March 15, 2018
8 Weeks | $315
Remember those dull, fact-filled books that filled your school library when you were a kid? The ones where you looked up a subject in the index and then only read the page that had the information you needed. You never sat down with those books and read them cover to cover. You got what you needed and you used them to pad the bibliography for your report.
But nowadays, some of the most exciting and gripping reading being published for kids is nonfiction. It’s called Creative Nonfiction, and it has taken hold of the publishing world. It’s popular with teachers and librarians. But most importantly, it’s popular with kids!
Writers are tackling subjects from the underwater world of giant squids to the horrific history of Stalinist Russia. They’re writing biographies of unheralded women in history and under- recognized men and women of color. They’re writing about science and nature. They’re writing about inventions. There’s really no limit. Writers are taking new, creative approaches to old subjects and bringing them to life.
In this class we’ll look at a variety of published books to get a sense of what’s out there. We’ll talk about how to find an idea and what to do with it once you’ve got it. We’ll cover research—how to do it and how to know when you’ve done enough. We’ll look at audience. Who is your book for? How do you know? Should it be a picture book? A chapter book? Or something longer.
And we’ll look at voice. What is it? How do you find the voice for your subject, be it a picture book biography or a complex work for young adult readers?
Finally. we’ll talk a bit about marketing. How do you find a publishing home for your finished manuscript.
Throughout, you will be able to post your work for critique. There will also be space for ongoing discussions of issues you are having with your work in progress.
So join us! Let’s explore the possibilities!
Week 1: Introduction and welcome
Let’s get to know each other. Tell us a bit about yourself. What is it you’d like to get out of this class? What kind of writing have you done? What are you working on now?
Week 2: Research, research, research!
You have an idea. Now what? This week will talk about how to find information about your subject. What resources are reliable? What’s the difference between a primary and a secondary source? How do you find experts? How do you conduct an effective interview, either with an expert or with your subject?
Week 3: Framing your story.
What do you want your readers to know? We’ll look at beginnings. How does an author hook a reader with that opening paragraph or two? How can you make sure you’re doing everything you can to get your readers as excited about your subject as you are?
Week 4: Just the facts?
When do you insert your opinions into your work? What do you do if a vital piece of information is simply missing? We’ll look at how some authors have handled this, and we’ll talk about ways to tackle the problem in your own work.
Week 5: To outline or not to outline.
We’re talking about how to write exciting nonfiction. Is the old fashioned outline the way to go? How do you keep track of where you’re going? How do you know what’s missing from your research and what you still need to know? We’ll share our methods for organizing our thoughts and our notes.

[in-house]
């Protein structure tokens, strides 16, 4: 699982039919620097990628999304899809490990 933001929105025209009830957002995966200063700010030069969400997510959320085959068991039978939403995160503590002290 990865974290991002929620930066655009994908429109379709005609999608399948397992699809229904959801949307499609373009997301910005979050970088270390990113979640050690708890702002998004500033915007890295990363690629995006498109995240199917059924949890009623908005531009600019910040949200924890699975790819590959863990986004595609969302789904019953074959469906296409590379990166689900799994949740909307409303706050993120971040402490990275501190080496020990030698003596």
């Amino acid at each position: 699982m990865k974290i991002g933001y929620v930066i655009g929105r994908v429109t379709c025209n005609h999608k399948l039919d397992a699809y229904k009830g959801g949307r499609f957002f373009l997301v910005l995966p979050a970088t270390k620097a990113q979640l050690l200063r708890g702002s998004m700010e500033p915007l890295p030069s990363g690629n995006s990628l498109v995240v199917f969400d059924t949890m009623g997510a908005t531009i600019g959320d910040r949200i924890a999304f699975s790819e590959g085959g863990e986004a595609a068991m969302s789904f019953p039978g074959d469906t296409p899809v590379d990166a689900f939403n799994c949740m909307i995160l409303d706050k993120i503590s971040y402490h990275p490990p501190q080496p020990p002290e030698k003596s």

Week 6: Voice. It’s not just for fiction anymore.
We’ll talk about what voice is why it matters, especially in creative nonfiction. We’ll take a look at some books with very different voices and talk about how the authors achieved the effects they achieved.
Week 7: The End.
How do you know where to stop? You will always find more information that you can use. Every bit of research you do will turn up another bit. How many rabbit holes do you go down? And what do you do with those fascinating bits of information you’ve gathered that just don’t seem to fit anywhere? What do you include and what do you need to let go?
Week 8: Marketing.
You’ve got a completed manuscript. Now what? We’ll look at the market. Who is publishing what? How do you put together a query that will knock an editor’s socks off? Is approaching an editor the place to put your creative nonfiction skills to work? Let’s talk about it.
This class was truly informative and inspiring–one of the best I've taken. Jane is a terrific teacher, very attentive, kind and encouraging with the ability to see the story broadly in context of the market as well as zeroing in on the details that make the story and characters work. As an aspiring picture book author I felt this class was a safe place to share my work while getting valuable feedback and lots of encouragement from Jane's thoughtful and thorough critiques. I also enjoyed the conversations about published picture books and other articles from the reading list. A great experience that I would highly recommend to others. I look forward to coming back for another class. Renee Burke
I was very happy with this course and with Jane Buchanan. She added material, as in reading [and] links, that were really interesting and helpful... I felt she pushed my understanding along and gave me tools to work with. She gave us lots of places to connect to..all really helpful. I thought she was one of the best that I have taken and I have done a few! Paula Mcevenue